This is not to say we don’t expect tightened regulation and oversight in respect to the current issues surrounding plaintiff lawyers billing practices and referral fees, we do, but we also expect the same oversight for insurer defense lawyer practices and fees in order to prevent an even more slanted claims landscape.
The reality is the new Licensed Appeal Tribunal (LAT) AABS hearing system is awarding zero legal costs to victims who have to chase their insurer to get what they paid for. The LAT is a system where there are no transcripts, mostly in-writing (10 page limit) hearings, and little to no cross-examination of expert witnesses. There is little mention about LAT in the report but it will have to be part of the discussion.
The report suggests that Ontario must make significant structural changes to address the failures rather than tweaking the existing Insurance Act but it includes suggestions for exactly that – more tinkering. There’s a danger there when what we already have is a series of band-aid solutions that consistently favor insurers and we start off the consultations with an Insurance Act no one truly understands. A new Insurance Act may be more work than simplifying what we have but the effort would be worth it in the long run.
Victims see the system quite differently than insurers do. They’d like to get what they paid for. They’d prefer to have their claims adjusted with honest and non-partisan medical evidence and to not ever have to hire a lawyer. They’d prefer not to be made sicker by a complicated system and insurers that bully them. Coverage has been replaced by denying and downloading to the taxpayer. Insurers have created the present system and/or had a hand in all of the auto insurance legislation that leads us to today so insurers need to own it and make changes.
Mr. Marshall acknowledges this when he says “Insurers do carry a share of the blame for their reputation as being difficult to deal with. In a new system the role of insurance companies will also have to change. They must move from an approach of “closing a claim” to actually providing appropriate medical care and income support to injured parties. There is an urgent need to revise and simplify the legislation and current set of regulations and focus on desired outcomes and less on the details of process.”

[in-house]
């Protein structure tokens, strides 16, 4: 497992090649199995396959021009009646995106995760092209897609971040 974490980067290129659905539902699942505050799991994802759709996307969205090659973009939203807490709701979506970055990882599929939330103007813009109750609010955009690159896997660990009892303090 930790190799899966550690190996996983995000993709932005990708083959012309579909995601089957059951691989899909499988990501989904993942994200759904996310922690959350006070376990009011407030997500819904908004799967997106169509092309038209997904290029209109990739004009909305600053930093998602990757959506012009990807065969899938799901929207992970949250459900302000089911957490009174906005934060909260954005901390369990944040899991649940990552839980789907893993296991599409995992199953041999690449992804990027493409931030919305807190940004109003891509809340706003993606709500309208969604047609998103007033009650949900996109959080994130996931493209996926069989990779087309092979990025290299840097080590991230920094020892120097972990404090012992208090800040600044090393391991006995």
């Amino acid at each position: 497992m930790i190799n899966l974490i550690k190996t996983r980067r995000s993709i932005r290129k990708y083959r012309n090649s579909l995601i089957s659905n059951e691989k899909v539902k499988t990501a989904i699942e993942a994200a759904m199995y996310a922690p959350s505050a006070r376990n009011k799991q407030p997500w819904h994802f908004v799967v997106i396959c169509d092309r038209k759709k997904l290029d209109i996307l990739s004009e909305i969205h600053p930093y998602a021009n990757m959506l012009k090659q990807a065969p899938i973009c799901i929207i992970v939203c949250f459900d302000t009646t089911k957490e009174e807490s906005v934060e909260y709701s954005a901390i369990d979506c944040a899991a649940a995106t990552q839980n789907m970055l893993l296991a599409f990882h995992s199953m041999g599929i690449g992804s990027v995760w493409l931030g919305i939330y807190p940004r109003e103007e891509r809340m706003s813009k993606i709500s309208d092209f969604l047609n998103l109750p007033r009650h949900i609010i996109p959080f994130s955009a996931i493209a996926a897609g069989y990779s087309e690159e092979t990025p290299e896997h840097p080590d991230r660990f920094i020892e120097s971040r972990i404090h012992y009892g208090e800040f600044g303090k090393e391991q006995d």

As taxpayers we should all be concerned at what Ontario’s private for profit auto insurance sector is downloading to our public support system. We are paying private insurers to take care of victims but if they are increasingly ending up on OHIP, welfare or ODSP, why are we paying them? It’s possible that though Mr. Marshall isn’t recommending public auto insurance, some of these recommendations take us steps closer to that line. The June 1, 2016 cuts to coverage was also a step closer to publicly funded coverage because accident victims don’t just disappear when insurers don’t pay, they move to public supports that are often inadequate.
There’s a lot to digest in the report, it suggests a massive change for Ontario auto insurance and we expect that there will be considerable discussion and consultation going forward. We only know we cannot stand still if we expect to improve the system.
There will be further consultation in the months ahead so consumers need to be aware that they too need to put pressure on government and their MPP to create consumer protection for auto insurance. We need to be sure there is coverage we can count on that works for victims, not against them.
FAIR, Board Chair
How to contact your MPP by phone, email and fax http://www.ontla.on.ca/web/members/member_addresses.do?AddType=QP&locale=en
Fair Benefits Fairly Delivered Recommendations http://www.fin.gov.on.ca/en/autoinsurance/fair-benefits-recommendations.html
Fair Benefits Fairly Delivered Full Report http://www.fin.gov.on.ca/en/autoinsurance/fair-benefits.pdf
Job One for newly appointed auto insurance Czar David Marshall: Public Inquiry into auto insurance claims medical evidence http://bit.ly/1UCMUn2